The social and solidarity economy is also entitled to incubators


Start-ups in the social and solidarity economy (SSE) respond to general social issues that are not being fully answered by public authorities, and that may no longer be interesting to traditional businesses. Dedicated incubators have developed in order to support them and respond to their specific requirements. Spotlight on Bond’innov in the Paris region with Director Ninon Duval, and Ronalpia based in Lyon with co-founder Lena Geitner.

Can you explain your incubator in a few words?

Ninon Duval: Bond’innov (opens in a new window) was created in 2011. It’s the only French incubator that specialises in innovation projects with French-speaking African countries. The idea came from both the Parisian suburb Bondy, home to many nationalities and diasporas, and also its founders including the Research Institute for Development (IRD).

Lena Geitner: Ronalpia (opens in a new window) was founded 5 years ago in Lyon by two students. We firmly believed that we had to stimulate the social and solidarity economy, and not just in the Paris region! We therefore wanted to create an ecosystem that promoted the development of these projects by providing funding and support to companies with a strong social conviction. Today we’ve expanded to Lyon, Grenoble and Saint-Étienne.

What type of projects do you support?

L.G.: We identify the best social and solidarity economy projects. The selection process is based on criteria including the project’s stance, social purpose and sustainable business model and also success factors such as motivation, resilience and tenacity of project owners. Finally, of course, we select the most entrepreneurial projects in our region… or that want to set up in our region.

N.D.: We support innovation projects, which doesn’t necessarily mean they’re related to technology or science. They are mainly social or environmental innovation projects that can have a real impact in terms of sustainable development. They can be focused on any sector (health, agriculture, environment, food production…) but must create jobs and value in Paris and/or in one or more African country.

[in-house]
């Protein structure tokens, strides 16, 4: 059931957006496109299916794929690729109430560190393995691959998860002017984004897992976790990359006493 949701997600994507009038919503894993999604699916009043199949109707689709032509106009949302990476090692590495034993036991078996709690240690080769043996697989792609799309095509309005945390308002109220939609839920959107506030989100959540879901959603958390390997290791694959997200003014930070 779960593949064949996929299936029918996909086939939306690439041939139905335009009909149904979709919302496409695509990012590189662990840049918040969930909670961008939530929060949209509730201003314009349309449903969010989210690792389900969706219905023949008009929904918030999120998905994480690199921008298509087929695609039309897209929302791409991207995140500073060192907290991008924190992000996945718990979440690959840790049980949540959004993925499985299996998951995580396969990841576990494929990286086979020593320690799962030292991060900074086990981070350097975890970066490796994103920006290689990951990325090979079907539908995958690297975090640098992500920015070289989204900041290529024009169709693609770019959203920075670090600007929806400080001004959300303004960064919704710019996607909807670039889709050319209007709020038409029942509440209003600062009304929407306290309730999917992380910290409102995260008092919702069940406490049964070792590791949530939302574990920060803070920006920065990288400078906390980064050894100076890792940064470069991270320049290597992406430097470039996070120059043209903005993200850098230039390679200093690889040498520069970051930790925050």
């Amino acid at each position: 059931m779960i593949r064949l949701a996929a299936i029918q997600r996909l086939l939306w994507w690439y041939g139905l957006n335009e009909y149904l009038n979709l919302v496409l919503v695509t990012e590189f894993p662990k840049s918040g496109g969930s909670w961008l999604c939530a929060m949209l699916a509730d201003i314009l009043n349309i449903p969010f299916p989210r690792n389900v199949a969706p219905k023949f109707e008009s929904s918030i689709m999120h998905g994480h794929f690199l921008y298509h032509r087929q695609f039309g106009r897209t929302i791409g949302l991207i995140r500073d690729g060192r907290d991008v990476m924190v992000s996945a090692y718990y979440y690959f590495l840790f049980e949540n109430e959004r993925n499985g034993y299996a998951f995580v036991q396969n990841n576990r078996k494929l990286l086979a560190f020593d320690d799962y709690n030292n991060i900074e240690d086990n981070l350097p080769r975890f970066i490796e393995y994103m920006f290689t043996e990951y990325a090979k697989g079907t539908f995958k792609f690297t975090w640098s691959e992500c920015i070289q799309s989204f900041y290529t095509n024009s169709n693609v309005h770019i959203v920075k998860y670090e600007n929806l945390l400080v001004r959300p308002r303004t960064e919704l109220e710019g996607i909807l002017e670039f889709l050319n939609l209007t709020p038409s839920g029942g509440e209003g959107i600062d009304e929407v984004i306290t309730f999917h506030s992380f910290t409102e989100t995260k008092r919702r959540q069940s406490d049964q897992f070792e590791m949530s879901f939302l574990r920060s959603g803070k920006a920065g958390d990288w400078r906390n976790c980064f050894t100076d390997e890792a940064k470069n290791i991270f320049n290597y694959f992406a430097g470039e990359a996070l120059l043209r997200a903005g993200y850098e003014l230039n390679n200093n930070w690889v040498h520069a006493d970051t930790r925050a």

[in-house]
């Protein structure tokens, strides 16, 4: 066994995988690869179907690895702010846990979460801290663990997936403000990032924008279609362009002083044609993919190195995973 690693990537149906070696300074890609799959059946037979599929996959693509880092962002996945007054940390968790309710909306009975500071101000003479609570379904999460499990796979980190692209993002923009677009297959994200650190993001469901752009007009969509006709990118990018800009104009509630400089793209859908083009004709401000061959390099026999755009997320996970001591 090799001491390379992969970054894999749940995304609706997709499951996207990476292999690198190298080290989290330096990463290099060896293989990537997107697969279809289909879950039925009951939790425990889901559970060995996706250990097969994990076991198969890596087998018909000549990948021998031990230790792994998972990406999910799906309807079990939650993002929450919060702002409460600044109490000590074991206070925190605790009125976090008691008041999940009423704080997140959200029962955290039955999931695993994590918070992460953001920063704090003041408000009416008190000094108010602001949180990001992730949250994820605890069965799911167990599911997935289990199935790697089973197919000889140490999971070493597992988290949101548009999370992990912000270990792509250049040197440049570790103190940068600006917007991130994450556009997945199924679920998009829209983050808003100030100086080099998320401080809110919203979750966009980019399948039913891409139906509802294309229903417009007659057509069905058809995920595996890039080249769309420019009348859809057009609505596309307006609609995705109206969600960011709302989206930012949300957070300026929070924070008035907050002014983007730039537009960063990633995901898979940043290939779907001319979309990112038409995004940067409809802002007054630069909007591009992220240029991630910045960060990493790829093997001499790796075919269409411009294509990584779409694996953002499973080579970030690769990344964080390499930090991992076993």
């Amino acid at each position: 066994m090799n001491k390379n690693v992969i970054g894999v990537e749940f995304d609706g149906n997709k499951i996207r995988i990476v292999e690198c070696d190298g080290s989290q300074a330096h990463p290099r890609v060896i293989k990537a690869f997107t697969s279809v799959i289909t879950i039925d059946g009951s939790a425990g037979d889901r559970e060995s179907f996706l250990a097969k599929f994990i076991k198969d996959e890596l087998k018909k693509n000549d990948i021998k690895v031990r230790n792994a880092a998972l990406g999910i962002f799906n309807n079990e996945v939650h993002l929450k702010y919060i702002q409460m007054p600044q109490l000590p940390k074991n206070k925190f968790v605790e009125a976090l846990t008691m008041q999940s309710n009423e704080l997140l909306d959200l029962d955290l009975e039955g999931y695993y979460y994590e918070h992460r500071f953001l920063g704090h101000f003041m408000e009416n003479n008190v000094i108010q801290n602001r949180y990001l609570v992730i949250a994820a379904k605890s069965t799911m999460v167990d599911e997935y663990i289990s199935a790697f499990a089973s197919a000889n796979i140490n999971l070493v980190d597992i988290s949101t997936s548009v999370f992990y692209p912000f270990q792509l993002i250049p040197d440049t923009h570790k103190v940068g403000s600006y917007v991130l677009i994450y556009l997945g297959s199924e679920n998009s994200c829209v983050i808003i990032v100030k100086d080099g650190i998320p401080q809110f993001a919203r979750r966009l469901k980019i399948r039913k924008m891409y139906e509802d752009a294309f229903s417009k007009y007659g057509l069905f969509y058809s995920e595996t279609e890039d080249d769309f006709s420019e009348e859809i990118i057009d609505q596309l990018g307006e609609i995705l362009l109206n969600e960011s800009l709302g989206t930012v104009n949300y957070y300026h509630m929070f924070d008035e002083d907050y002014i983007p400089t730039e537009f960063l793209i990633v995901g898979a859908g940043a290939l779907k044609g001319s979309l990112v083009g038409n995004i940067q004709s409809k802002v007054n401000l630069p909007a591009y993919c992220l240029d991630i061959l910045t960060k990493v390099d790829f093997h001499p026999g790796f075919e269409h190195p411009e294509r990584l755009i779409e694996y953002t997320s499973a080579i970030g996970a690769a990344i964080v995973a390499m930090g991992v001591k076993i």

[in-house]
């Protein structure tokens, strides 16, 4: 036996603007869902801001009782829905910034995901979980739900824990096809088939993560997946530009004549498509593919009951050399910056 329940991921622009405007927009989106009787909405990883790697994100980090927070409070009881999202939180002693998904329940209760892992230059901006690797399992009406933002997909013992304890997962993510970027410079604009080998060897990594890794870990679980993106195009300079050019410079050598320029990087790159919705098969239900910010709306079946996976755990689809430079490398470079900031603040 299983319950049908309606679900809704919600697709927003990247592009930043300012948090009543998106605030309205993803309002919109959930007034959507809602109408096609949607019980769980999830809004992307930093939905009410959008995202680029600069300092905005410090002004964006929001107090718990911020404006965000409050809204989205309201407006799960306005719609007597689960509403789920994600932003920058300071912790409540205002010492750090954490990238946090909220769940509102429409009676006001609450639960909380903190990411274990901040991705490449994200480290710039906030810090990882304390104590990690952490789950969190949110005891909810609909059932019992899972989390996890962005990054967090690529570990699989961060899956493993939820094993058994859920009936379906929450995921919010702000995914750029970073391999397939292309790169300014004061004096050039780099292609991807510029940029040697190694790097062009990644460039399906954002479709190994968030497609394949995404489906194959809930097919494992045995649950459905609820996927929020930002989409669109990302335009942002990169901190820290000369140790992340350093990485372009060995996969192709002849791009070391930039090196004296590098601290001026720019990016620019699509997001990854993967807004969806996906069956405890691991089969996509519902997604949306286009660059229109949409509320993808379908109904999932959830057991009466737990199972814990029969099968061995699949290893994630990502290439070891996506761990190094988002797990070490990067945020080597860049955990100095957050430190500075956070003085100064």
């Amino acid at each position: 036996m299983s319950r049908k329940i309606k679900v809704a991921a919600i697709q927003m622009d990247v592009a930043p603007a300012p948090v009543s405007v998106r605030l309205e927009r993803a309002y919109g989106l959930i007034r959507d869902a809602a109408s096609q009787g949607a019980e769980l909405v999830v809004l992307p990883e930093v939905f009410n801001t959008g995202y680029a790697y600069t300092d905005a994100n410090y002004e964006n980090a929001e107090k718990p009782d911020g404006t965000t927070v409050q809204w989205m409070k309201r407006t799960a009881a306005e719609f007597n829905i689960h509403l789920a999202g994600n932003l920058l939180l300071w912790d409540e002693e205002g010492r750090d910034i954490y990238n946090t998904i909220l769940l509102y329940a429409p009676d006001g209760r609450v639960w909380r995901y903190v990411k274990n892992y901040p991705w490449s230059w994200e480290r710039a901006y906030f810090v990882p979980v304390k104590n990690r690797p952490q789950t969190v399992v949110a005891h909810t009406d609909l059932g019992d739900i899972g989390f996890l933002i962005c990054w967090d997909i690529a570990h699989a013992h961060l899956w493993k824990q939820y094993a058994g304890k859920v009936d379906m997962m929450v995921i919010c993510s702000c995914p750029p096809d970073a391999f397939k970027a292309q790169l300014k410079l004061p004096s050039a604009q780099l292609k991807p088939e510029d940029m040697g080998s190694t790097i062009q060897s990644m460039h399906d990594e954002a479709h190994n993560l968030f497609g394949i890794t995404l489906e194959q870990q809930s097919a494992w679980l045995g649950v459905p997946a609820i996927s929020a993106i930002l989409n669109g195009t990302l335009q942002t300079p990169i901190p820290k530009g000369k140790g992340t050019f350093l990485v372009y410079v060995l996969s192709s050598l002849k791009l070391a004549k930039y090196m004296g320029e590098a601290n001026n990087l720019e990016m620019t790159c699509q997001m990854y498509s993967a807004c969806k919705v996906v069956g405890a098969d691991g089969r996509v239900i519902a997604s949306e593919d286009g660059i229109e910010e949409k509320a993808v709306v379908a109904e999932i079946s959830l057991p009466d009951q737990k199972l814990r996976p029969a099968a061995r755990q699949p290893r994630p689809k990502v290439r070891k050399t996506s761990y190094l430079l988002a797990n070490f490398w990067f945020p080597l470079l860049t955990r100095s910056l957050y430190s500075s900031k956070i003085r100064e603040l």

What support do you offer social entrepreneurs?

N.D.: We’ve designed new ways to support start-ups across different continents: online tools, various resources, remote support and opportunities to collaborate with other African incubators who we partner with. Finally, since 2016, we can offer finance tools such as unsecured loans.

L.G.: We offer personalised support to encourage entrepreneurs from the social and solidarity economy to come or stay in the region. We also encourage them to work among peers by organising group training. And to promote a real community, entrepreneurs who have benefited from the free incubation programme must give some time back by taking part in the selection committee, coaching, sharing their experience…

Ninon Duval © Bond’innov

Lena Geitner © DR

Ronalpia’s team © DR

What do you think is your main asset?

L.G.: Our key strength is that we dared! We took a chance on regional anchoring and our success confirms the need for specific SSE support in the regions. Each year, we receive 150 applications… for 30 places! Entrepreneurs face real regional inequalities when it comes to accessing funding or gaining visibility. This year, we want to go even further, by creating a dedicated incubator that will support isolated businesses without them having to come to Lyon or Grenoble, so that they can get help where they are. In the same spirit, we’re experimenting with an incubator outside metropolitan France too!

N.D.: Our biggest asset is our team: our people are international, passionate, multilingual, and they’ve developed a real know-how to meet the specific needs of our suburbs. This multicultural team is able to understand the models that are specific to the countries across Southern Africa. For example, a start-up presented us with a bank guarantee project for African students wishing to study in France. A conventional incubator would have a harder time understanding this project, yet Studely (opens in a new window) helped 600 students receive a loan last year in its first year of operating. And start-ups are expanding to 10 African countries this year!